The Lowdown on High-yield Investments

Alyssa Furtado
by Alyssa Furtado February 5, 2016 / No Comments

If you’re an investor in search of income, chances are you’ll constantly be on the lookout for higher yielding investments. And that makes perfect sense. You naturally want the best return for your money. Who wouldn’t, right?

Indeed, the whole premise behind RateHub’s GIC and high-interest savings account sections is to allow consumers to find the best rate available. By putting a wide variety of rates on our site, we basically do the comparison shopping for you.

Of course, there are other ways to get a return on your money and some of these investments offer the potential for substantially higher returns. High-yield bonds and dividend stocks are two examples that could provide a much greater return than a savings account or GIC.

So what are they and should you buy them?

First, let’s look at high-yield bonds. These are bonds (the debt) of companies that are considered to be below investment grade. What this means is that the issuer isn’t seen to be as credit-worthy as a more solid company. Put another way, the reason the bonds offer such a high return is because there’s a risk that the bondholders won’t get paid back. That’s why they’re sometimes referred to as junk bonds.

If you buy a high-yield bond and the company makes its interest payments, the returns can be phenomenal. You’ll leave safer investments in the dust with annual returns of usually more than 5%.

But it’s important to note that with the chance for higher rewards comes greater risk.

Put yourself in the shoes of someone who purchased the bonds of Sprint back in September. As The Wall Street Journal recently reported, Sprint sold billions of dollars worth of bonds to investors that paid 6.75% at the time. But investors have soured on the bonds and they’re now trading at a 25% discount to their offering price. What this means is that if you wanted to sell the bonds before they matured, you’d only get 75 cents on the dollar compared to your original investment. Conversely, if you hold onto the bonds, the market is signalling that there’s a heightened risk Sprint may not be able to pay you back.

Closer to home, many energy companies’ bonds are now trading in junk territory given the collapse in oil prices. Bond investors are increasingly skeptical that the debts of these issuers will be paid back in full. As a result, prices of the bonds have tanked. Yields move inversely to price, so someone looking at the bonds may be tempted by the lure of a potentially high return. But again, there’s a huge amount of risk. If a company in the oil sands, for example, goes bust, a bond investor may not get much, if any of their money back.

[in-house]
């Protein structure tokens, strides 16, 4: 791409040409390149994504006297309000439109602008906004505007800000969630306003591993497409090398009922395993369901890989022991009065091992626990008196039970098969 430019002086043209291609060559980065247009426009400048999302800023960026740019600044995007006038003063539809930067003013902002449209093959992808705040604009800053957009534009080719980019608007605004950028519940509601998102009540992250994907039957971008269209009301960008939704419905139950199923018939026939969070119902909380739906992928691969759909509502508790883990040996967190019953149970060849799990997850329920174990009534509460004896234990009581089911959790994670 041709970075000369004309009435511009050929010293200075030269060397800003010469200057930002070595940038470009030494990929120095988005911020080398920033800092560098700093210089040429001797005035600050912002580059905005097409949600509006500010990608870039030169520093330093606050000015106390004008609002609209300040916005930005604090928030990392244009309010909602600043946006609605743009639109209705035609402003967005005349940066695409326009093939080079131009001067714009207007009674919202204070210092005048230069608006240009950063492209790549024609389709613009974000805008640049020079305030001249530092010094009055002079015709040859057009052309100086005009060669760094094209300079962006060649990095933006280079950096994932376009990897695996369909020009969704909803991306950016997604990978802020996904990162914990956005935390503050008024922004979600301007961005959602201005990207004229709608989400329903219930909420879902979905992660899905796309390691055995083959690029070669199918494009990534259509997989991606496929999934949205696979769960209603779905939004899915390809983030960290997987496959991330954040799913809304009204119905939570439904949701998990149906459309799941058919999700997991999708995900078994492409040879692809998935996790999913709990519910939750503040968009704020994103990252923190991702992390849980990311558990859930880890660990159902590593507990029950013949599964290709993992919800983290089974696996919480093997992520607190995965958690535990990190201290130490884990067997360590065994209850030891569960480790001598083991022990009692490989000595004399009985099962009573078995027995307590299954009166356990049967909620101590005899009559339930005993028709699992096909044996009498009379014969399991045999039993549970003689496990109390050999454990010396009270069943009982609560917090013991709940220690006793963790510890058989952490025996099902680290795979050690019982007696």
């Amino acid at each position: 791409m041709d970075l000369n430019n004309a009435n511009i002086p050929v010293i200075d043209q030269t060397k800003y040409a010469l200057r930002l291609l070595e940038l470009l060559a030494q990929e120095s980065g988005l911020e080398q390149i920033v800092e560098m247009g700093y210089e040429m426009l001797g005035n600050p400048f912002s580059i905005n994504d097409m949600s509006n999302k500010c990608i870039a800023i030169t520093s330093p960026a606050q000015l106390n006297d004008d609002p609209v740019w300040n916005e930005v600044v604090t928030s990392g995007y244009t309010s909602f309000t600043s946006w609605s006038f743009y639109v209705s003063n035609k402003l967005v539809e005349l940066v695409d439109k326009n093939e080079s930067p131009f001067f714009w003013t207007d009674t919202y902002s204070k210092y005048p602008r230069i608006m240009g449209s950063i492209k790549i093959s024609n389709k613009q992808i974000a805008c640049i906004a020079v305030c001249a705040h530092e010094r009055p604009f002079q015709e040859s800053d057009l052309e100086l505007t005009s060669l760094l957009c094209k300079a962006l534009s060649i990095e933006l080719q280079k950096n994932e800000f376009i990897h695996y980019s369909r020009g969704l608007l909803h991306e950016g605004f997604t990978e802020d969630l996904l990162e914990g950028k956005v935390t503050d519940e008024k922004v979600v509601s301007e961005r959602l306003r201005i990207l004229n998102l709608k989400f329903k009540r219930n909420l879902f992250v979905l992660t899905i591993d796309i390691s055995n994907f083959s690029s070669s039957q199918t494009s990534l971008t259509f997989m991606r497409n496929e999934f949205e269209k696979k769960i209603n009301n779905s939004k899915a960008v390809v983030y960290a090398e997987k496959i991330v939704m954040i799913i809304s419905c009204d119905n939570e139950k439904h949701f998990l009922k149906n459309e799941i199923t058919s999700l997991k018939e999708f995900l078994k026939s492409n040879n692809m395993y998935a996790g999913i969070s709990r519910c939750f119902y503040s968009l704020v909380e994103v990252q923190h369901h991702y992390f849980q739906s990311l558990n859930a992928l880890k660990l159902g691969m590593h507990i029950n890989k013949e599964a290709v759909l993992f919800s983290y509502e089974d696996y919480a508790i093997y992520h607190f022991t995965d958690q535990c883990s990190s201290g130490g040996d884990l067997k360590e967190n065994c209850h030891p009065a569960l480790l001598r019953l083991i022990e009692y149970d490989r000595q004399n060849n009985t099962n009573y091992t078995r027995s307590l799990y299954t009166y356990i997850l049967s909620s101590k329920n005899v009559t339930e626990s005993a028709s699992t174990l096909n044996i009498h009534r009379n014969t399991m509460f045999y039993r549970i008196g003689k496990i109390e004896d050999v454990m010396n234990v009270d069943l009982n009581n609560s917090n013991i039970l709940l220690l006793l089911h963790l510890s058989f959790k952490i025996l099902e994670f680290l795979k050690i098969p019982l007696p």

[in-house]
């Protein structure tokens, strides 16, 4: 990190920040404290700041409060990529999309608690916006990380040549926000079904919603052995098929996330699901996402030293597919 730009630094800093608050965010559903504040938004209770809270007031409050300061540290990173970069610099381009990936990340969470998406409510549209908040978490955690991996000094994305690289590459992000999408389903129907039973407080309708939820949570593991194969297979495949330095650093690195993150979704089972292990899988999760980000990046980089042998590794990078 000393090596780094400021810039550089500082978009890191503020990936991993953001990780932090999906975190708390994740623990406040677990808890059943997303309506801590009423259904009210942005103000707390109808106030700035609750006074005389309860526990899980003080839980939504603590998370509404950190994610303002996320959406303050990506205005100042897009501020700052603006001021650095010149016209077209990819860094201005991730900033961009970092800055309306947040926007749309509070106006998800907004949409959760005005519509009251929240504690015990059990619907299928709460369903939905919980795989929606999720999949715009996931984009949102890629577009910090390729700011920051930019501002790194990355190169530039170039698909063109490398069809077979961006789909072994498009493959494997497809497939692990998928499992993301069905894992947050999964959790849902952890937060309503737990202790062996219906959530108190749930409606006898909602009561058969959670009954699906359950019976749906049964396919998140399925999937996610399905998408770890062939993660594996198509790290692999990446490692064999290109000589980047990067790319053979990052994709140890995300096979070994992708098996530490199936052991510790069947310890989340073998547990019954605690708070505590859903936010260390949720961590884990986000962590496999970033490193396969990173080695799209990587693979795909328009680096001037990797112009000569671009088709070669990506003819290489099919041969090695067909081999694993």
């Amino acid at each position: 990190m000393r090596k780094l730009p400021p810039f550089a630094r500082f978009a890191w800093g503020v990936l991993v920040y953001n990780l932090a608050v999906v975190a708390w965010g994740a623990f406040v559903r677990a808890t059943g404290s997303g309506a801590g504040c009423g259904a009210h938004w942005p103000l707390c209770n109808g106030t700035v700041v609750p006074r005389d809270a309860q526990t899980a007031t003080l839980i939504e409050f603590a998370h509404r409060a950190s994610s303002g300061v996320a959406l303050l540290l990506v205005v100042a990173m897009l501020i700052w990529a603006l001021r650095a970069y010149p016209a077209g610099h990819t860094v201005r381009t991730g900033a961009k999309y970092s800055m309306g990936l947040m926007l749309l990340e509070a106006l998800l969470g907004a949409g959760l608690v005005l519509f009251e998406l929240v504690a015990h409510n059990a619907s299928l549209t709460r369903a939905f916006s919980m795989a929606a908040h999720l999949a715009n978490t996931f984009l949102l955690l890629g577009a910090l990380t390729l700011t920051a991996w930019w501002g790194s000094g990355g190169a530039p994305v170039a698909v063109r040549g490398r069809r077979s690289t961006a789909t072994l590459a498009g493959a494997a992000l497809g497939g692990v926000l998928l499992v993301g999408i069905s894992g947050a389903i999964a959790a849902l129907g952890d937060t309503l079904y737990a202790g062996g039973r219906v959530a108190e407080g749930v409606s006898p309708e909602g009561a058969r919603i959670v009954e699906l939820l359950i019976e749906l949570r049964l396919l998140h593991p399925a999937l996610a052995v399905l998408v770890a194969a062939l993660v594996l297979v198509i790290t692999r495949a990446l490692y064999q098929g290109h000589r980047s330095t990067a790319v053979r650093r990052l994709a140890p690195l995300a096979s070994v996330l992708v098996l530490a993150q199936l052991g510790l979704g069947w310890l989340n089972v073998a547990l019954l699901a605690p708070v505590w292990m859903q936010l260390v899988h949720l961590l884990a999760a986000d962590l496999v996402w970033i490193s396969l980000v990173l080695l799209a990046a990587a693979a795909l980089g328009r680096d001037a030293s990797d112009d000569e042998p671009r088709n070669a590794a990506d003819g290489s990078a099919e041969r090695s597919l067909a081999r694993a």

High yields also present themselves in stocks. For example, some mining companies now sport dividend yields in excess of 10%. Much like junk bonds, these are very tempting for investors.

And again, you have to tread carefully. In the current low-interest rate environment, a stock with a 10% yield is one of two things:

  1. a bargain for those with the guts to buy it; or
  2. a company that’s likely to cut its dividend.

When a stock has a high yield (in other words, the dividend payout is high relative to the stock price), you can see it either as a threat or an opportunity. It’s an opportunity if the company can keep paying investors the dividend at the current rate. But the potential threat is that the company won’t be able to sustain its payout and thus the current high yield is something of a trap that investors should avoid. Anything above, say, 5% to 6% is a high-yield dividend stock. Don’t forget, stocks are riskier and much more volatile than bonds.

How do you know whether a particular high-yield stock is an opportunity or a threat? As a general rule, you want to look at whether the company’s earnings are sufficient to keep paying shareholders the current dividend. If the earnings outlook is plummeting, chances are good the company will have to slash its dividend in order to conserve cash. For people who bought the stock hoping to receive the high yield, disappointment is likely to follow. On the other hand, sometimes you come across a gem of a company that’s unloved, underappreciated, or whose prospects may improve. In this case, buying the stock may be a wise decision.

Admittedly, most dividend stocks (and we’d add investment grade bonds) aren’t incredibly speculative or on the verge of collapse. While they may come with higher risk, they may well be likely to sustain their interest and principal payments and dividends. Over time, stocks in particular do tend to be a crucial part of a balanced portfolio and dividends are an integral part of an investor’s returns over the long run.

Nevertheless, when you’re looking at something that pays a yield that seems too good to be true, keep in mind that it often is. That juicy return you’re eyeing? It could turn into a painful loss.

Flickr: Andreas Poike